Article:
By the end of the course, I was hooked. For those not in the know, the Munros comprise 282 mountains in Scotland over 3,000 feet (914.4m) in height. At that time fewer than 500 people were known to have climbed them all. Then, I did not know whether I would manage them all but, needing a focus outside of work, I thought I would have a go.
And so a passion (some – especially, later, my children – would say obsession) flowered from that childhood seed. Visits to Scotland were frequent. Sometimes we took whole holidays there. On other occasions we would leave after work on a Friday, spend two nights sleeping in the car, be out in the hills during the Saturday and Sunday and then be back at our desks on Monday morning. I was lucky that Julie was happy to indulge me. My good friend, Sue, accompanied me too on occasion. This was especially the case when I attempted some of the trickier mountains on the Isle of Skye.
Six years later in July 1991 on Carn Mor Dearg I had climbed all of the Munros. I was probably within the first thousand to do so, appearing as number 892 on the list of “compleaters” maintained by the Scottish Mountaineering Club. By the time I finished them all Julie was not so far from completing them all herself. Seven years and the arrival of two children later she herself completed the Munros on Ben Wyvis in May 1998.
In 1990 my parents had emigrated to the USA. Now Texas (where they moved to) does not hold that much interest to the mountaineer. But we discovered ever more ingenious means of getting there – e.g. via Colorado and its Rockies – or we moved on to the high desert lands of the western states after a visit to them. This gave me some limited opportunity to climb higher objectives and to experience altitude. In 1996 I also climbed the east summit of Elbrus in Russia with my brother, Derek and, sister in law, Cathy – a peak 5,651m (18,441 feet) high.
These experiences both fascinated me (in terms of the effect of altitude on the body). It showed me how little I knew about this aspect of mountaineering.
We now jump forward to a few years back, around a decade. A degree of disillusionment on my part had set in in my working life. I found it difficult to keep myself motivated. So I decided to slide down that pole. Over the years I had also been giving moral support to two other friends, Caroline and John, in their quest to complete the Munros. So by Easter 2014 I myself had climbed all of the Munros for a second time – a cause for celebration! Fantastic weather blessed the occasion. A party of 23 and two dogs were on The Saddle with me for that event.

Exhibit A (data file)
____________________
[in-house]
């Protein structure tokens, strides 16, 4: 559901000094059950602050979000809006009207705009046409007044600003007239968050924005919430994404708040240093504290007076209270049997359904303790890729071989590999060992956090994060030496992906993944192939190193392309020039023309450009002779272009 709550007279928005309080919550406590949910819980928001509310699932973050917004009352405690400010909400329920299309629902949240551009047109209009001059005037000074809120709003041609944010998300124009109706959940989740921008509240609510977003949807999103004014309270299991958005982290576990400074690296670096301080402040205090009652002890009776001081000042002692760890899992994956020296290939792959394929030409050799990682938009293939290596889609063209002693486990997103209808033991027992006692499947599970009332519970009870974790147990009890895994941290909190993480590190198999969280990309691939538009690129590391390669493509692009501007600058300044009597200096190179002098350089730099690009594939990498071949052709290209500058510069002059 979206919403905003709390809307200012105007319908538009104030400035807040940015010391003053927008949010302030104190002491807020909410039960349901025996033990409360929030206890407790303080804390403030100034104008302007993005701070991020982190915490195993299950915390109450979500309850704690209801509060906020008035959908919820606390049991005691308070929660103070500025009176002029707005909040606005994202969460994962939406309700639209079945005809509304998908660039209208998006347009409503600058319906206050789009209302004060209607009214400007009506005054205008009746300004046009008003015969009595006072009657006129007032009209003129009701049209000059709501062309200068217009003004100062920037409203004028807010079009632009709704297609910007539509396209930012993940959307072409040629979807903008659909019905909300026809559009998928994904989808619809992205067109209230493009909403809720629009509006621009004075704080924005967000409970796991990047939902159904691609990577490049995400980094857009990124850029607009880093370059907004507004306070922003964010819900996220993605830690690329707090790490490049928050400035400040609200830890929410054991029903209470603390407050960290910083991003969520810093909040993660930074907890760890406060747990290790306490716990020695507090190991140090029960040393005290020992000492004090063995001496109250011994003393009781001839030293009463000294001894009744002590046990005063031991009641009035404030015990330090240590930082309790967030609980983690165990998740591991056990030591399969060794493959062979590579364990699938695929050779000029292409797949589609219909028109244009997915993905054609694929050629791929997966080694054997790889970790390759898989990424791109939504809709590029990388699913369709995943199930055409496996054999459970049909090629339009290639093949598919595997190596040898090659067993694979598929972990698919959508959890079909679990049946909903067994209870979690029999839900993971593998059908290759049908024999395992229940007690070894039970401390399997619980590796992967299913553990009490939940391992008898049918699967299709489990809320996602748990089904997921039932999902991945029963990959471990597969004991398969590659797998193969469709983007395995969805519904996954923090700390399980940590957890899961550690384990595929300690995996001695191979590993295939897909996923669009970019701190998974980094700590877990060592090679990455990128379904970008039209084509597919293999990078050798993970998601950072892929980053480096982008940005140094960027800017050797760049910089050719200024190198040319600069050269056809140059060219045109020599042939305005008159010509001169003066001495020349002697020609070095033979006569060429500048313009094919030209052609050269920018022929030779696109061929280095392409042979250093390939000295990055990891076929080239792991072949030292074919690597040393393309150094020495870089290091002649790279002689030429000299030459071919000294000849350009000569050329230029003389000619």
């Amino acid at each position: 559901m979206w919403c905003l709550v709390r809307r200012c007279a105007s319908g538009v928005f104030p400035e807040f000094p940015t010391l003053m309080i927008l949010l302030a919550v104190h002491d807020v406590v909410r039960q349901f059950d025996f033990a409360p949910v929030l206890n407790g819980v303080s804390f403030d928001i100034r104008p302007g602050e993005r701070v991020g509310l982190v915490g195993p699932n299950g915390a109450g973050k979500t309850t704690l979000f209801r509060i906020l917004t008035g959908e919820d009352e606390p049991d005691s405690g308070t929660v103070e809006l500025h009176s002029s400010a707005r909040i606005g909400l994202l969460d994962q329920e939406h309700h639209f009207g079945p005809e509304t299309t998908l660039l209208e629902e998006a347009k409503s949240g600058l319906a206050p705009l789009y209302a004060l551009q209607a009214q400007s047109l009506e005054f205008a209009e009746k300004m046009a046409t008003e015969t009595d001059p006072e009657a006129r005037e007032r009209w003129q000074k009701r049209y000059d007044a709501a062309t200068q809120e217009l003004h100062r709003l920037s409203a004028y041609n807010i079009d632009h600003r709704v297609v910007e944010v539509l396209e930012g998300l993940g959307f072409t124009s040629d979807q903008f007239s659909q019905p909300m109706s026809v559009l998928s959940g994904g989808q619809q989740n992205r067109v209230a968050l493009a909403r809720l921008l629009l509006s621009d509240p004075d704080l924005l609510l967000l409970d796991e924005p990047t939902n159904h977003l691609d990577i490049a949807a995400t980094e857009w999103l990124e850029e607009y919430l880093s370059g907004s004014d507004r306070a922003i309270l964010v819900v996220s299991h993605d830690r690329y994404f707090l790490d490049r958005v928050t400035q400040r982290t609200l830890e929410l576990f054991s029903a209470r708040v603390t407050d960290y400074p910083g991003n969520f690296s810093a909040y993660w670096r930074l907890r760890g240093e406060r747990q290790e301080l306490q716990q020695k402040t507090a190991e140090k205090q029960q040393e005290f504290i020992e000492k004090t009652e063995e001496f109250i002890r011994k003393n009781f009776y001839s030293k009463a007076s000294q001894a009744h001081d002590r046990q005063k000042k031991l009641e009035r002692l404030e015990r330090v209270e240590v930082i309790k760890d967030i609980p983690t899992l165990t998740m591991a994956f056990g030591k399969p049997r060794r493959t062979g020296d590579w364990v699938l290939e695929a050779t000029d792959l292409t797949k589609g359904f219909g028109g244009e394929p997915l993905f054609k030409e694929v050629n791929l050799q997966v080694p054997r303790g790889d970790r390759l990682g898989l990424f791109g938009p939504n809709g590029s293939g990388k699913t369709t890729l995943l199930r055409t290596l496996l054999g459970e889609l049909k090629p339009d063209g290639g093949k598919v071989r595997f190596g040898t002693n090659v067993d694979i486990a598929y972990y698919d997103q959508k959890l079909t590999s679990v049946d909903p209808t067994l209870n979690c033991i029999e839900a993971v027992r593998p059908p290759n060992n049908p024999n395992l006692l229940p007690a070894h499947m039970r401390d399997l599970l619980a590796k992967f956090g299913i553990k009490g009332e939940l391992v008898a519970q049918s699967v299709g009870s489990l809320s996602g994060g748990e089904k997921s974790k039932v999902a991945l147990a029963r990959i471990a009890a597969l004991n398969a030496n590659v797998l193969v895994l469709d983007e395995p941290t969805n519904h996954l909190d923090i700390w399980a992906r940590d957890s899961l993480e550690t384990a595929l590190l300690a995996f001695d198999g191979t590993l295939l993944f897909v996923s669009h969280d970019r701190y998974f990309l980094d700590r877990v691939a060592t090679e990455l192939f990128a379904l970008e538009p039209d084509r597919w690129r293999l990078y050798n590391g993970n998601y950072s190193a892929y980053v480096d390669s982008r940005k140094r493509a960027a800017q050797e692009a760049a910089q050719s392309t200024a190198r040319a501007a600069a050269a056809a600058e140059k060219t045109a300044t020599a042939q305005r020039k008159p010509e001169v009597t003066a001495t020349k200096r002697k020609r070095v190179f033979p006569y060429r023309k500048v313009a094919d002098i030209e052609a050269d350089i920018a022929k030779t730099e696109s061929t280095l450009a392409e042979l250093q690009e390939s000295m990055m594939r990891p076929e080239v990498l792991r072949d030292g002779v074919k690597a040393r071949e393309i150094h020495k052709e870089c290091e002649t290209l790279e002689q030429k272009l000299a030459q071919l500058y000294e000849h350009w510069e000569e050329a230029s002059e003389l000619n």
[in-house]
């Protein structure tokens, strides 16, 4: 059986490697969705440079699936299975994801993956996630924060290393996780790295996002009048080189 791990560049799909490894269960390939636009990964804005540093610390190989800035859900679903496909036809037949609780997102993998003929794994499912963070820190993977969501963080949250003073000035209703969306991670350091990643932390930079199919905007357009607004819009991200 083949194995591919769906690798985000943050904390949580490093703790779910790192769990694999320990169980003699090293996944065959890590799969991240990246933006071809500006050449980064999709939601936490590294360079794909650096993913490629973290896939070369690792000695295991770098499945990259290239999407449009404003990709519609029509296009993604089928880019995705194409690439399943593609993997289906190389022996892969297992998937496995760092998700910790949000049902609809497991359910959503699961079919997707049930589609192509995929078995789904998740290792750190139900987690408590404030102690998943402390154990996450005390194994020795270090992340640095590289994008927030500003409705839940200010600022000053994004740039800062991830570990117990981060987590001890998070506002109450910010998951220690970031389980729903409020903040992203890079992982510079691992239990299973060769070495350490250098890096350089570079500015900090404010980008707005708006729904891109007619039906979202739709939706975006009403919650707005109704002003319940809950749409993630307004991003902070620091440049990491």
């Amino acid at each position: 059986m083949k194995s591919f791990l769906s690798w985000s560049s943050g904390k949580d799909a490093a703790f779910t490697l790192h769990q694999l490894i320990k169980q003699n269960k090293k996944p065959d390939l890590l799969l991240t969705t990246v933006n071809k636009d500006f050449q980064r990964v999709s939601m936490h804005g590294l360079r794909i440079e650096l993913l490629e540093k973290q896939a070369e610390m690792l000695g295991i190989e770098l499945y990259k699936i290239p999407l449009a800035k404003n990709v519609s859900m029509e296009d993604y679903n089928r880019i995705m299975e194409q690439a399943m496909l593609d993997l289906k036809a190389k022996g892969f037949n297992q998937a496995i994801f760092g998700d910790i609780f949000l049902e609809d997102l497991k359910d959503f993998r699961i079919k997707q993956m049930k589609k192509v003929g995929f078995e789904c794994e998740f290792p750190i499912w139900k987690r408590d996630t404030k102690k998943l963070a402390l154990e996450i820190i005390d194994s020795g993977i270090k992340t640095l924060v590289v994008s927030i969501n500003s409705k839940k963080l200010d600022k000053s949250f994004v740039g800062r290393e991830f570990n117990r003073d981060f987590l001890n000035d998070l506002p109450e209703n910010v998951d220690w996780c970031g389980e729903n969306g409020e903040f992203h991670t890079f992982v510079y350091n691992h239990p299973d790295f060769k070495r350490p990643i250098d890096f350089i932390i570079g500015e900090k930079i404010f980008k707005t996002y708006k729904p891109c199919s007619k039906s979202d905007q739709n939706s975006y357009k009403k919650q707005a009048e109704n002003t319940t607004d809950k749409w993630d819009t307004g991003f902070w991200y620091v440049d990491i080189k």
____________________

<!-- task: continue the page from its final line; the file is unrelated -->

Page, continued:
With the greater free time a project gestated in my mind. In today’s parlance I guess some might call it a bucket list. Anyway a series of mountaineering objectives coalesced. Could I tackle these whilst I might still be young and fit enough to do so? The project would also enable me to visit parts of the world I had long wanted to go to including Mexico and South America.
The Volcanic Seven Summits
Coincidentally brother Derek had separately been considering a similar journey to Latin America. So when in March 2014 I received an email from him wondering if a collaboration on a trip to some of the higher part of the Andes might be of interest, it did not take long for me to say “yes”. A short negotiation later we had an outline itinerary agreed. We would first go to Mexico to attempt one of the mountains in my project (Pico de Orizaba) plus others for acclimatisation. After Mexico we would fly to Bolivia to cross the Uyuni Salt Flats and then drive over the border into Chile. From there the plan was to attempt a series of volcanoes in Chile and Argentina – Llullaillaco, Ojos del Salado and Pissis – before having a go at South America’s highest peak – Aconcagua.
We departed on 3rd November 2014 and returned in time for Christmas. Blogs appear here reflect that journey. It was an experience – a cultural experience, a sensual experience, a learning experience. It was an experience of great joy (summiting Pico de Orizaba and Ojos del Salado) and disappointment (my high altitude cough and failing to reach the summits of Llullaillaco and Aconcagua).